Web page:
6. TEACHER/RESEARCH ASSISTANT: Tourism increasingly needs people who are able to teach, conduct research and produce reports. In this respect, there is a need for: a) teachers in tourism at different levels with the ability to approach issues from a technical perspective and provide pertinent theoretical interpretations; b) researchers accredited by the academic structure – doctorate graduates with knowledge of research theories, methods and techniques, and with experience in applying them to the tourism industry. They should also have a thorough knowledge of new issues and problems in tourism in order to contribute to advances in R&D&I. Joint work is required on various senior teaching and research platforms, in collaboration with organisations that plan and provide services for tourists. Tourism is a specific business sector, with its own practices and problems quite different to those of other sectors. Tourism has also become a specific area of teaching and research, with its own profile and its own dynamics, and thus needs an academic arena in which to examine the subject thoroughly, and for new tourism doctorate graduates to enter the university structure.
    1. Research Assistant: Must be highly trained in research theory, methods and techniques. Will carry out R&D research, as well as producing reports for organisations of different types. Will also publish their work and will organise and attend conferences to debate research.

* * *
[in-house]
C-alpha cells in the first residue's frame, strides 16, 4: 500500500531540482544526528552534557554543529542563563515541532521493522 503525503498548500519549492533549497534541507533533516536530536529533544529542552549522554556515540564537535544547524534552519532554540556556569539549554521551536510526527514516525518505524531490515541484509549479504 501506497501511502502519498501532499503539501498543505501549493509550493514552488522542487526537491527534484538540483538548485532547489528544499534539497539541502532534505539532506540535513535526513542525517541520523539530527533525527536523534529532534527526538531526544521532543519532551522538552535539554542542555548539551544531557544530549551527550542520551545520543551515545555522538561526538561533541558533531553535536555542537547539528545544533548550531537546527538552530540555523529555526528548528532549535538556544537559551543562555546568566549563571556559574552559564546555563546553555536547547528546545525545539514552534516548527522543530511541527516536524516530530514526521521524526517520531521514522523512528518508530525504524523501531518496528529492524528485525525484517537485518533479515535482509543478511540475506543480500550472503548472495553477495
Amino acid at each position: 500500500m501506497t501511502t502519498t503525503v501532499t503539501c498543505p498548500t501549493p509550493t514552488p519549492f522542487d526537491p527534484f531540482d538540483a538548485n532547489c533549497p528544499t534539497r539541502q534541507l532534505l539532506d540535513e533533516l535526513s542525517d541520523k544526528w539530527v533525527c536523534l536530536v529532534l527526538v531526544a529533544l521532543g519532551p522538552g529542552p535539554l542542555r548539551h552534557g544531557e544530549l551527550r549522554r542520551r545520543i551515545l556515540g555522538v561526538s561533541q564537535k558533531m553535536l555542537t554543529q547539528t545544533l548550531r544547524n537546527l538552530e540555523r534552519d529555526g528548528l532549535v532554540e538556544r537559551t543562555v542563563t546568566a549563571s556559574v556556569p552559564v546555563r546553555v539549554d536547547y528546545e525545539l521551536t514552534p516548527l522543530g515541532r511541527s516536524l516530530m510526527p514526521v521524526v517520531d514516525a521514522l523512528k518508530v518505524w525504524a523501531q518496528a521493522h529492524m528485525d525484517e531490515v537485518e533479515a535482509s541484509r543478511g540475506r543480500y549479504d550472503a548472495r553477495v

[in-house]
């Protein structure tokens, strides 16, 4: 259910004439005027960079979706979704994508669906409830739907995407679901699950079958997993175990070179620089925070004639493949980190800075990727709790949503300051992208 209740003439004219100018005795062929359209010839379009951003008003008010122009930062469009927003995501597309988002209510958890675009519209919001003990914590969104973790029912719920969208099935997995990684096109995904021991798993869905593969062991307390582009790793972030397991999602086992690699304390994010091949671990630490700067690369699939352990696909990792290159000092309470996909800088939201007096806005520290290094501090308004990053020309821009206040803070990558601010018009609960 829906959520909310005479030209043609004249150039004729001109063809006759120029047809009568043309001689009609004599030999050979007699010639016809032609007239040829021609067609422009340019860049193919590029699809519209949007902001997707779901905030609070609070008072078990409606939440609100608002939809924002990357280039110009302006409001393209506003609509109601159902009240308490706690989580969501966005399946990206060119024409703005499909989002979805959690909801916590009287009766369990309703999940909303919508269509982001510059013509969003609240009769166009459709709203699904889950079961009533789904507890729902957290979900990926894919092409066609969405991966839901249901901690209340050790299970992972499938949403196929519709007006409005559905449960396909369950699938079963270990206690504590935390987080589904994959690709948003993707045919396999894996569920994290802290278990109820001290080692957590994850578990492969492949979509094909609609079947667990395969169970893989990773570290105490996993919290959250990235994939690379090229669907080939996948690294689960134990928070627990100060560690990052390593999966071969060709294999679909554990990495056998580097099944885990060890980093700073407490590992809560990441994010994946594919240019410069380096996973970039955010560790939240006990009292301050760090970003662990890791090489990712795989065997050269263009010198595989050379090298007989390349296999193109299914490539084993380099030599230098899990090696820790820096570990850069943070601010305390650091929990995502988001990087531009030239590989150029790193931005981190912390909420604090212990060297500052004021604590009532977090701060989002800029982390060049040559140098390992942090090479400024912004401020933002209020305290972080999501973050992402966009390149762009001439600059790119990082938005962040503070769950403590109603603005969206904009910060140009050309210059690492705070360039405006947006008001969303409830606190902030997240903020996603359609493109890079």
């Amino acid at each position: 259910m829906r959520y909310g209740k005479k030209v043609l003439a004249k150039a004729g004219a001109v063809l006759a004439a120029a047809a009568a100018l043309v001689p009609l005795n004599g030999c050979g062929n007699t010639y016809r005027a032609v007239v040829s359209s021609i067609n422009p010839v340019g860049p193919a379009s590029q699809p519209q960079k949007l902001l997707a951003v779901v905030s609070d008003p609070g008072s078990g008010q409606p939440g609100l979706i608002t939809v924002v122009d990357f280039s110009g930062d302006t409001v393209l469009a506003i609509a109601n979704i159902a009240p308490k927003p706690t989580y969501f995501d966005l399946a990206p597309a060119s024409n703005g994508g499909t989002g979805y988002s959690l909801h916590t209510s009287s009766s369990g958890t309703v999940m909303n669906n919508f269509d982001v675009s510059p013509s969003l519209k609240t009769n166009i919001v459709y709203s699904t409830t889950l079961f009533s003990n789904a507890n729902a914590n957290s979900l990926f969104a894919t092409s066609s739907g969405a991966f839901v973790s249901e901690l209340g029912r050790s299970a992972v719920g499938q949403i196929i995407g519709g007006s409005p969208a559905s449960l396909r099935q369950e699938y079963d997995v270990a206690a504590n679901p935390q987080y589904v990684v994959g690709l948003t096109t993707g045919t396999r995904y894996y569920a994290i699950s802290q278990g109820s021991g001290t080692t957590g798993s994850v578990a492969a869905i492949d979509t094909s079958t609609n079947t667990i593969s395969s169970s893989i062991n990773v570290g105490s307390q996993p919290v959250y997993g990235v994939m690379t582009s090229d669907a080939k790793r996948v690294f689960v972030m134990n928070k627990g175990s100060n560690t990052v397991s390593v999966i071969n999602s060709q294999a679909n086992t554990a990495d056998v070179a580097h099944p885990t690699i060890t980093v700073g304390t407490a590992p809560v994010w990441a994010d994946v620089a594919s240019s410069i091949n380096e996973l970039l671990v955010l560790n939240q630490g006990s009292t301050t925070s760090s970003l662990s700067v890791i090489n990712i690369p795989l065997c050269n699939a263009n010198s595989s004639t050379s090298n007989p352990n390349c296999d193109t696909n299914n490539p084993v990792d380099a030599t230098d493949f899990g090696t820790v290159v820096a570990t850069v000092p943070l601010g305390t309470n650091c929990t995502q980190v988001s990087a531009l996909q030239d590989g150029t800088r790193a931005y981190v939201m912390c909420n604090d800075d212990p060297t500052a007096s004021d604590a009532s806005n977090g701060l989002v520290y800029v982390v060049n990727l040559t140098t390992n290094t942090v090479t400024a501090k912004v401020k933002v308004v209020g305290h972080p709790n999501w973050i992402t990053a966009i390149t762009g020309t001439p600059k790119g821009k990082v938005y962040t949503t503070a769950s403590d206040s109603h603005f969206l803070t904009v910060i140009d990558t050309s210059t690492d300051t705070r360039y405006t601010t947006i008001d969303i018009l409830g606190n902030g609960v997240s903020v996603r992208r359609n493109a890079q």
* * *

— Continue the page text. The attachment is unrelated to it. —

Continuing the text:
2. Teacher: Must be well-informed of the latest research into tourism and incorporate advances into their teaching material. Due to the abundance of data on tourism, teachers must be capable of organising and synthesising information before presenting it to their students. Teachers should be highly motivated and publish work materials aimed at students.


 

Master’s degree course profession profiles


Professions for which the degree qualifies its holder.

The Master’s course qualifies its holder for the following professions:

  • Resort planner and manager: resort manager (administrations, tourist boards, joint ventures, etc.), resort plan manager, resort programme manager, tourism planning officer.
  • Tourism product development officer: specific product manager, tourist product development officer.
  • Corporate director of organisations: manager of non-profit organisations, tourism business group director (hotel chains, brokerage, leisure corporations, etc.), tourism company director, tourism division director in a larger business group.
  • Operating director in a tourism company: information, promotion and marketing director, product director in an organisation (Spa Services, etc.) and business area director.
  • R&D&I director: consultant, adviser or analyst.
  • Teacher and research assistant.

 

 


TIMESCALE FOR IMPLEMENTATION


1. Timescale for implementation of the Master’s Degree course  


Academic year

Implementation of Master’s degree

 

2010-2011

First and second academic year

 


2. Procedure for equivalence recognition, where appropriate, between the current and the new course programme.

 Recognition of credit equivalence is automatic, since the course programme has not changed.

 

3. Studies being phased out and replaced by the proposed degree course: 

Official Master’s Degree in Tourism Management and Planning.

 

Information about the Centre General information for students
  • Faculty of Economics and Business
    Secretary Faculty (Building "Germán  Bernácer")

      Campus de San Vicente del Raspeig
     Ctra. de Alicante s/n 03690
     San Vicente del Raspeig (Alicante)
     Telephone:+ 34
96 590 3670/3671/3770
     Fax:+ 34 96 590 9789
     master.economiques@ua.es 
     economicas.ua.es/en/
 

    Specific Information about Master

 

UA: General Regulations
 + Information about qualifications